"There came a time when I just couldn't throw it by him anymore," said Thompson, the owner of the On Deck Baseball School in Los Angeles.
Eventually, Keston started playing the travel ball circuit, with most destinations between two- to five-hour drives from the family's home.
"We did a fair amount of traveling," said Kirk Hiura, who works as a pharmacist. "It was kind of on the expensive side. But we felt like it was worth it, because it gave us an opportunity to spend time with him, on the road, and do family stuff.
"I would rather have him do this type of thing than turn him loose at the park, or in the mall, or hanging out on the street corner."
With the experience, came a rapid improvement in his game. As a senior at Valencia, Keston led the state with 14 home runs and batted .500.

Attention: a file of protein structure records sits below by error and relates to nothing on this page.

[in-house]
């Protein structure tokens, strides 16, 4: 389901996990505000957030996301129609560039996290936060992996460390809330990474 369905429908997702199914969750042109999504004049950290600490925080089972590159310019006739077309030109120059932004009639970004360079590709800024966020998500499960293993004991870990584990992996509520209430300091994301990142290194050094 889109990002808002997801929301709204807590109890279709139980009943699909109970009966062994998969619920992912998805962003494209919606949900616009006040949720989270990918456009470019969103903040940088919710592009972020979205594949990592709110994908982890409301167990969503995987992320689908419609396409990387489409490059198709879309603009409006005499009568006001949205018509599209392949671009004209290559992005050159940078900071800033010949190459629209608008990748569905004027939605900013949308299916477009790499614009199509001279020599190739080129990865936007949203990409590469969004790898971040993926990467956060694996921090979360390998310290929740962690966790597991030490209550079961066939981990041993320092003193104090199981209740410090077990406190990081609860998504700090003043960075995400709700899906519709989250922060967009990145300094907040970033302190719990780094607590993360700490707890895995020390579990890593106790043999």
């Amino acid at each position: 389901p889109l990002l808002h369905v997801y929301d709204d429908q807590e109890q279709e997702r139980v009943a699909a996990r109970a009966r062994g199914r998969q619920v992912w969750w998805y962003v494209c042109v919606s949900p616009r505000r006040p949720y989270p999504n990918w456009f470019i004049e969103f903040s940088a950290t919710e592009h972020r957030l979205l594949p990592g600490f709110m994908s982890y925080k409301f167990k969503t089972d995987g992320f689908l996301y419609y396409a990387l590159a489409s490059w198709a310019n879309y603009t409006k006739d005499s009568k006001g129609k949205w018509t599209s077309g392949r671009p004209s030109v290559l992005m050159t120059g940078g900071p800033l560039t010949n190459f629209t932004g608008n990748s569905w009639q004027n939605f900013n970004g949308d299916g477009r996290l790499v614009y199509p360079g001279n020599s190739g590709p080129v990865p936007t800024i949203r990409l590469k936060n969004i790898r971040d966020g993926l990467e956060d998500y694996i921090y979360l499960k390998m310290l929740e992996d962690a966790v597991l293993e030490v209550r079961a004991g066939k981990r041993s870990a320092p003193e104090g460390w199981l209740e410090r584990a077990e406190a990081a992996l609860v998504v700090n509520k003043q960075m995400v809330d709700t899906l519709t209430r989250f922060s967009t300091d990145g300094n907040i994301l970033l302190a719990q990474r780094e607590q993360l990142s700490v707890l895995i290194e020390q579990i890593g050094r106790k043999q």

Some of his success was attributed whimsically to an unconventional routine of eating two chocolate donuts before each game.
"My wife travels (for work), so I'd play Mr. Mom for three-four days in a row," Kirk Hiura said. "I'd try to come up with breakfast ideas, and I started to buy Entenmann's donuts. He'd start eating two of them before every game, and he'd do really well.
"Even when he kind of got tired of it, I'd say, 'Nah, superstition.' I said, 'It's going good. You got to eat two chocolate donuts.' He liked it. He kept on eating."
Even though he wasn't highly recruited out of high school, Hiura attracted the notice of coaches at West Coast power UC Irvine.
With the Anteaters, Hiura batted .442 as a junior in 2017 to win the NCAA Division I batting title, leading to his selection in the first round by the Brewers.
"The ball comes off (his bat) different," former UCI coach Mike Gillespie told the Orange County Register in the days leading into the draft that summer. "It's a louder sound. His line drives, they carry farther than the normal human being."
Hiura also hits for average, as he evolved into a career .317 hitter in a little more than two seasons in the minors. This year, he capped it all with a .329 average in Triple-A.